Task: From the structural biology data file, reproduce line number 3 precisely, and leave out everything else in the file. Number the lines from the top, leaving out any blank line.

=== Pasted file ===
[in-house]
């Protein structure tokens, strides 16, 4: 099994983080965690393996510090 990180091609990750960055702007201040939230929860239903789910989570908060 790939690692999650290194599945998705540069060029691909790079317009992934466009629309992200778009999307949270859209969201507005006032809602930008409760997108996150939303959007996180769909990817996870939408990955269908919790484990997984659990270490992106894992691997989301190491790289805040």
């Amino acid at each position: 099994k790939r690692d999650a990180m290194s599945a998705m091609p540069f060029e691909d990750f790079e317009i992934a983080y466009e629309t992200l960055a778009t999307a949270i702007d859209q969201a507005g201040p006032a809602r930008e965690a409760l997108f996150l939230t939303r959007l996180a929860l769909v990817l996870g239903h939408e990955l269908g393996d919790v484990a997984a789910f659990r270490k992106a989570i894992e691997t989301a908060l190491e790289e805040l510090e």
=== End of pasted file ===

């Amino acid at each position: 099994k790939r690692d999650a990180m290194s599945a998705m091609p540069f060029e691909d990750f790079e317009i992934a983080y466009e629309t992200l960055a778009t999307a949270i702007d859209q969201a507005g201040p006032a809602r930008e965690a409760l997108f996150l939230t939303r959007l996180a929860l769909v990817l996870g239903h939408e990955l269908g393996d919790v484990a997984a789910f659990r270490k992106a989570i894992e691997t989301a908060l190491e790289e805040l510090e």